Over the last year, the island has been swept up by Watergate-style hearings with many of the principal actors in the economy's collapse and subsequent rescue. Beyond the calumny and conspiracy theories, one question has persisted: Did Pimco succumb to pressure from the central bank and the three bodies lending money to Cyprus -- the International Monetary Fund, the European Central Bank and European Commission -- to punish the banks by inflating their cash needs?... Some economists believe that the country's depositors, many of whom lost their life savings, suffered needlessly.


The basis for the criticism comes from an unusual source: a separate BlackRock study commissioned by the Cypriot central bank shortly before Pimco issued its report. The central bank chief, voicing concerns over Pimco's models and its approach, asked BlackRock, the world's largest investor, to dissect the work of its rival.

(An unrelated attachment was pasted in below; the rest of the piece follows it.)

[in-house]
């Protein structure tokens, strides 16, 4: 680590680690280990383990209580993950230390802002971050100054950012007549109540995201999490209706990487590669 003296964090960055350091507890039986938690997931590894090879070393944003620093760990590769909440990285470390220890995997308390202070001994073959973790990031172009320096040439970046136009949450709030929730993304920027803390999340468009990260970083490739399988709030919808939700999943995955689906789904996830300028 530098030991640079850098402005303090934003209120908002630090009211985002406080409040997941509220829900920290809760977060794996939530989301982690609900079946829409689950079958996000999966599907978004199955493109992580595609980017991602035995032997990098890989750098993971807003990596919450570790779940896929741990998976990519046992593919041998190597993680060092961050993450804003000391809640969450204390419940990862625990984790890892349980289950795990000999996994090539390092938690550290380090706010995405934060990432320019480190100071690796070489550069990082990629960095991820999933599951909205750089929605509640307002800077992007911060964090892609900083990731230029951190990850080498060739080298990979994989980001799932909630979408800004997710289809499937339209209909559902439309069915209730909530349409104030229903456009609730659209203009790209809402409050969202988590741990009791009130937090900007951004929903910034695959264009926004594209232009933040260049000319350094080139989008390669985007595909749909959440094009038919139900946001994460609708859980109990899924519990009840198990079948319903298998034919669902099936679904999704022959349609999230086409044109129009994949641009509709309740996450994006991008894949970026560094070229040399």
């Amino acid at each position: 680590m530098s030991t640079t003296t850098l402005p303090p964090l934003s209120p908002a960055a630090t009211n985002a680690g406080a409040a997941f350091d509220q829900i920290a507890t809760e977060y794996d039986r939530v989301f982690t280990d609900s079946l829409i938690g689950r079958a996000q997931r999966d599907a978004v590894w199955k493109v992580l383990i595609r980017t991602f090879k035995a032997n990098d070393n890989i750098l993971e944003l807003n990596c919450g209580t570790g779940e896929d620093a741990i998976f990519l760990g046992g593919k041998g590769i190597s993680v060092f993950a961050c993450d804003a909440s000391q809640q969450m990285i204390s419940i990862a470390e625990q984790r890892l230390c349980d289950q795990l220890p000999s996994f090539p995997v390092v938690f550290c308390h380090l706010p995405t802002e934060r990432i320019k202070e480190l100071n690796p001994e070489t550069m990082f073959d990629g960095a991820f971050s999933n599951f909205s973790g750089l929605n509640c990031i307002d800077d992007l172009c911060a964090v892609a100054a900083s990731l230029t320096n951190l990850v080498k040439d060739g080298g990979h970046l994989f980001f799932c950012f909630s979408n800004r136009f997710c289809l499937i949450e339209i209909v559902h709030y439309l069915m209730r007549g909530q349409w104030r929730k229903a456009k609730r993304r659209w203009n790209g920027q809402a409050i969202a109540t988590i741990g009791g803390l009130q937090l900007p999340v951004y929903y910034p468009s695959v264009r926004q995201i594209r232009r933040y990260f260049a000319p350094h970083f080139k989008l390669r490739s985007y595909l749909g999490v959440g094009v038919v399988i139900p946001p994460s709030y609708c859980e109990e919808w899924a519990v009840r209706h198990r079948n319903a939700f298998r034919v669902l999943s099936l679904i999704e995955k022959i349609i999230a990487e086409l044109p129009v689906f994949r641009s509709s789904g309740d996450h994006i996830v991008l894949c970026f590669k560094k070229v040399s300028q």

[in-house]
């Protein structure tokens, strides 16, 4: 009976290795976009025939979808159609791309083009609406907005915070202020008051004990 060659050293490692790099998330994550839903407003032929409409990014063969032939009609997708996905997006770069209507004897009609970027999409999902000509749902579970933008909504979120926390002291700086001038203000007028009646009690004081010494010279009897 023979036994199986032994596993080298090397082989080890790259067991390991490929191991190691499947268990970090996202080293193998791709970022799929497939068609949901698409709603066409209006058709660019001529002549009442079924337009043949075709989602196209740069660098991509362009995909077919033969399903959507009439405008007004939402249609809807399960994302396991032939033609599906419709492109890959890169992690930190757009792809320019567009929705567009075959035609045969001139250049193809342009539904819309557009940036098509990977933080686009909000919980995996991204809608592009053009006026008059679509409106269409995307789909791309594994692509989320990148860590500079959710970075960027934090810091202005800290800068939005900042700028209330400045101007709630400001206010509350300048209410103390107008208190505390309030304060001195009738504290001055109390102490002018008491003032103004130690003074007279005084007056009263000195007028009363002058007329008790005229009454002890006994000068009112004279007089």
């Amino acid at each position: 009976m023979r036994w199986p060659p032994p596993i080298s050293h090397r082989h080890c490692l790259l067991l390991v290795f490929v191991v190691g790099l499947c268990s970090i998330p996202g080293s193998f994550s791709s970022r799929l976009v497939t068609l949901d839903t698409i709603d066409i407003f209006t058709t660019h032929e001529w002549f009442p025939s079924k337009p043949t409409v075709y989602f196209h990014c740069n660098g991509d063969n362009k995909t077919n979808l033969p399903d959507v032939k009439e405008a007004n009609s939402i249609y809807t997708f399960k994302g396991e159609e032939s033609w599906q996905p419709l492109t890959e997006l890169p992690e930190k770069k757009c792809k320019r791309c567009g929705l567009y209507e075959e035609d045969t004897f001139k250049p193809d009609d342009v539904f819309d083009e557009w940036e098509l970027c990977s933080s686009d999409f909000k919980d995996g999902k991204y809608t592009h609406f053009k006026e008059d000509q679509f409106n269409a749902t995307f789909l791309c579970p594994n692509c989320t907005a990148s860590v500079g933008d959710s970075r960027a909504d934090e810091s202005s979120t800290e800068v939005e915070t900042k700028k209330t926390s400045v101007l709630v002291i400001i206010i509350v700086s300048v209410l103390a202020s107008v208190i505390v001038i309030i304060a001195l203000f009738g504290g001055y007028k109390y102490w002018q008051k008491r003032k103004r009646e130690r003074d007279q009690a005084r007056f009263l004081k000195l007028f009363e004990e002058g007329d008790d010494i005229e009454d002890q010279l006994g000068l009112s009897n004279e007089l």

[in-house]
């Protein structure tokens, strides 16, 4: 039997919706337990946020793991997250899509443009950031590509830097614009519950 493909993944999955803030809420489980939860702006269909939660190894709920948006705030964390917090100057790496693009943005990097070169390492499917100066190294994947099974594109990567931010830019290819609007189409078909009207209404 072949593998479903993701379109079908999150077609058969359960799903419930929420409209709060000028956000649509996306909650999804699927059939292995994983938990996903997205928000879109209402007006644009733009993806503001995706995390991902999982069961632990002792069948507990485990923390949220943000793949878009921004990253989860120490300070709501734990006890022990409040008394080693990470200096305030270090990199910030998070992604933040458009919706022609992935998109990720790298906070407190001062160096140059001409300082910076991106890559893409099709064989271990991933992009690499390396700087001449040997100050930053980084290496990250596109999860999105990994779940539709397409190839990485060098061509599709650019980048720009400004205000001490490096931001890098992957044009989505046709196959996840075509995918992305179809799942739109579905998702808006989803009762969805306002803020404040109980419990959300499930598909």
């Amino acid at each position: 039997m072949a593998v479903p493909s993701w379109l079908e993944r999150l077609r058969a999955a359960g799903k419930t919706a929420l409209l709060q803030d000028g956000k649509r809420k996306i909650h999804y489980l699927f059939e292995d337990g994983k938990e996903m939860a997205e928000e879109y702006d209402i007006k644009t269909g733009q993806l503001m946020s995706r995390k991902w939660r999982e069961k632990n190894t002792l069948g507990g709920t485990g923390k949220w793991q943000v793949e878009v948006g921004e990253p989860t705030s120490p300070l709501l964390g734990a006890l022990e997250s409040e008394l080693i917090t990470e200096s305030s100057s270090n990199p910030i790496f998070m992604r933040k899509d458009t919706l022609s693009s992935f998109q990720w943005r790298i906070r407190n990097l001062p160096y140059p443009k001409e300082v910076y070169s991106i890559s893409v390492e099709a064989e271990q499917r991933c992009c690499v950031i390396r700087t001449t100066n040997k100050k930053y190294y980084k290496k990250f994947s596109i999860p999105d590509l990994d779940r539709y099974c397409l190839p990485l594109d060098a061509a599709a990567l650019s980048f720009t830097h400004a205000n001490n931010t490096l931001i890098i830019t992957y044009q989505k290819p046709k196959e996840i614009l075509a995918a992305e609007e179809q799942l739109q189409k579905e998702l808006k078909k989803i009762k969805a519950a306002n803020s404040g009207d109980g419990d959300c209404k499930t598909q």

The BlackRock study, which has never been publicly released and was reviewed by The New York Times, suggests that the banks' needs were €1 billion less than Pimco's estimate of €8.8 billion; central bank officials did not brief the new Cypriot government on the report's existence at the time of bailout negotiations in March 2013. Government investigators, who have continued to delve into the matter, say capital requirements were even lower, just over €6 billion.

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